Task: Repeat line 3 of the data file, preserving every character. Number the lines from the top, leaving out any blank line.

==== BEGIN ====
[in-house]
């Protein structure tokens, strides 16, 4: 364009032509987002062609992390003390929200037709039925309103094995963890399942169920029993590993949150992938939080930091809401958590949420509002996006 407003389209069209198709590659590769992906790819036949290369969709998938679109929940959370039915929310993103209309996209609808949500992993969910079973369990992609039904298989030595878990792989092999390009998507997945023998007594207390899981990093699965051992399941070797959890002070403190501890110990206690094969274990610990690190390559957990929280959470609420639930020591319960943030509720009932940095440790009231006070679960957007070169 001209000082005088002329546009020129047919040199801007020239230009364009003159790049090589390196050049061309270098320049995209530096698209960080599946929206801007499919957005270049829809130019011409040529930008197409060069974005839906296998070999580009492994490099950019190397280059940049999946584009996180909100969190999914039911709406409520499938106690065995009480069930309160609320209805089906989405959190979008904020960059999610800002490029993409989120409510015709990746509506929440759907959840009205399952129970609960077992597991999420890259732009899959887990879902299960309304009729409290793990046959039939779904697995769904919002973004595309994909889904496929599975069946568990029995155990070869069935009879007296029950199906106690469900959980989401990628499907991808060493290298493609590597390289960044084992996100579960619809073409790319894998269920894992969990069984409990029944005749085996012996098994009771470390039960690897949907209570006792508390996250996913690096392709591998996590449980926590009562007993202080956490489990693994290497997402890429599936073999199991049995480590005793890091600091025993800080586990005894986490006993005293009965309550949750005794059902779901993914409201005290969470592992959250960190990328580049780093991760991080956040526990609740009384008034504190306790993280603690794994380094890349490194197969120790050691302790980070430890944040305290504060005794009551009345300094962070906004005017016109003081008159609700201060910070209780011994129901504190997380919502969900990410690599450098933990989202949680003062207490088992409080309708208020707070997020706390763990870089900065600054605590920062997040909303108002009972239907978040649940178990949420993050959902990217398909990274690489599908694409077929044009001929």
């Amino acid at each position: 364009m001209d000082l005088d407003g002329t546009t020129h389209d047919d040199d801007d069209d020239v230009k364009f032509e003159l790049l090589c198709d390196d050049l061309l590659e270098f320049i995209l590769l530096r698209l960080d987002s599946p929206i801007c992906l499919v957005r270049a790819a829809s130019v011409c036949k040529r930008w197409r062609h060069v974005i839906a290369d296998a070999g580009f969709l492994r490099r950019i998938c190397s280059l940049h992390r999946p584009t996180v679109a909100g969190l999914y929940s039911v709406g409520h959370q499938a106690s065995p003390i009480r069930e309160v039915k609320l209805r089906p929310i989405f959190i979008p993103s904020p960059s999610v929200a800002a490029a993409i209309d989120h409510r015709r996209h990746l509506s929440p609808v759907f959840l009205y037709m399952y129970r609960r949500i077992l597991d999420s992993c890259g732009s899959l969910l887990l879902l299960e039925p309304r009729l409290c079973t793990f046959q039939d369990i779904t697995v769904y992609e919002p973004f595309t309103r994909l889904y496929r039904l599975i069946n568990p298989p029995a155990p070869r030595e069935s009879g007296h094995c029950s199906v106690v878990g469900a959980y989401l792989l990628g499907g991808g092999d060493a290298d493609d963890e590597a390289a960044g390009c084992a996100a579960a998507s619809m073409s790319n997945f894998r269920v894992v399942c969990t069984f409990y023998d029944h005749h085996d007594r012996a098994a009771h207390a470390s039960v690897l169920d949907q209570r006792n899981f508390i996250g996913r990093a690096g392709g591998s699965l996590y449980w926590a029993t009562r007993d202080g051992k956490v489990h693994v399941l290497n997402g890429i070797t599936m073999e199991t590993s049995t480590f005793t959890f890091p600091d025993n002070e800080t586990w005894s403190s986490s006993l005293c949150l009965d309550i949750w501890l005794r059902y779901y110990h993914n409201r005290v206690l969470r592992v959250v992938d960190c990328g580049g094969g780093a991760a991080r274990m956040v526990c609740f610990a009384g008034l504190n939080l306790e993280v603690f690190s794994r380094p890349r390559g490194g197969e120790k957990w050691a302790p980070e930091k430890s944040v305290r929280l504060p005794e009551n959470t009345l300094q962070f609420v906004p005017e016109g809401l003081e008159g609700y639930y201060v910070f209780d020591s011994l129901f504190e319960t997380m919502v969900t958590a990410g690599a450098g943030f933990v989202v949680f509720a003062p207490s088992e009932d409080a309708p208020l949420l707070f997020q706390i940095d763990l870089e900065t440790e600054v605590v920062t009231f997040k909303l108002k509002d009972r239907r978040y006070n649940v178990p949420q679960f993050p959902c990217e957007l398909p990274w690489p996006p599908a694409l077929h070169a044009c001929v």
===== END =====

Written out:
């Amino acid at each position: 364009m001209d000082l005088d407003g002329t546009t020129h389209d047919d040199d801007d069209d020239v230009k364009f032509e003159l790049l090589c198709d390196d050049l061309l590659e270098f320049i995209l590769l530096r698209l960080d987002s599946p929206i801007c992906l499919v957005r270049a790819a829809s130019v011409c036949k040529r930008w197409r062609h060069v974005i839906a290369d296998a070999g580009f969709l492994r490099r950019i998938c190397s280059l940049h992390r999946p584009t996180v679109a909100g969190l999914y929940s039911v709406g409520h959370q499938a106690s065995p003390i009480r069930e309160v039915k609320l209805r089906p929310i989405f959190i979008p993103s904020p960059s999610v929200a800002a490029a993409i209309d989120h409510r015709r996209h990746l509506s929440p609808v759907f959840l009205y037709m399952y129970r609960r949500i077992l597991d999420s992993c890259g732009s899959l969910l887990l879902l299960e039925p309304r009729l409290c079973t793990f046959q039939d369990i779904t697995v769904y992609e919002p973004f595309t309103r994909l889904y496929r039904l599975i069946n568990p298989p029995a155990p070869r030595e069935s009879g007296h094995c029950s199906v106690v878990g469900a959980y989401l792989l990628g499907g991808g092999d060493a290298d493609d963890e590597a390289a960044g390009c084992a996100a579960a998507s619809m073409s790319n997945f894998r269920v894992v399942c969990t069984f409990y023998d029944h005749h085996d007594r012996a098994a009771h207390a470390s039960v690897l169920d949907q209570r006792n899981f508390i996250g996913r990093a690096g392709g591998s699965l996590y449980w926590a029993t009562r007993d202080g051992k956490v489990h693994v399941l290497n997402g890429i070797t599936m073999e199991t590993s049995t480590f005793t959890f890091p600091d025993n002070e800080t586990w005894s403190s986490s006993l005293c949150l009965d309550i949750w501890l005794r059902y779901y110990h993914n409201r005290v206690l969470r592992v959250v992938d960190c990328g580049g094969g780093a991760a991080r274990m956040v526990c609740f610990a009384g008034l504190n939080l306790e993280v603690f690190s794994r380094p890349r390559g490194g197969e120790k957990w050691a302790p980070e930091k430890s944040v305290r929280l504060p005794e009551n959470t009345l300094q962070f609420v906004p005017e016109g809401l003081e008159g609700y639930y201060v910070f209780d020591s011994l129901f504190e319960t997380m919502v969900t958590a990410g690599a450098g943030f933990v989202v949680f509720a003062p207490s088992e009932d409080a309708p208020l949420l707070f997020q706390i940095d763990l870089e900065t440790e600054v605590v920062t009231f997040k909303l108002k509002d009972r239907r978040y006070n649940v178990p949420q679960f993050p959902c990217e957007l398909p990274w690489p996006p599908a694409l077929h070169a044009c001929v």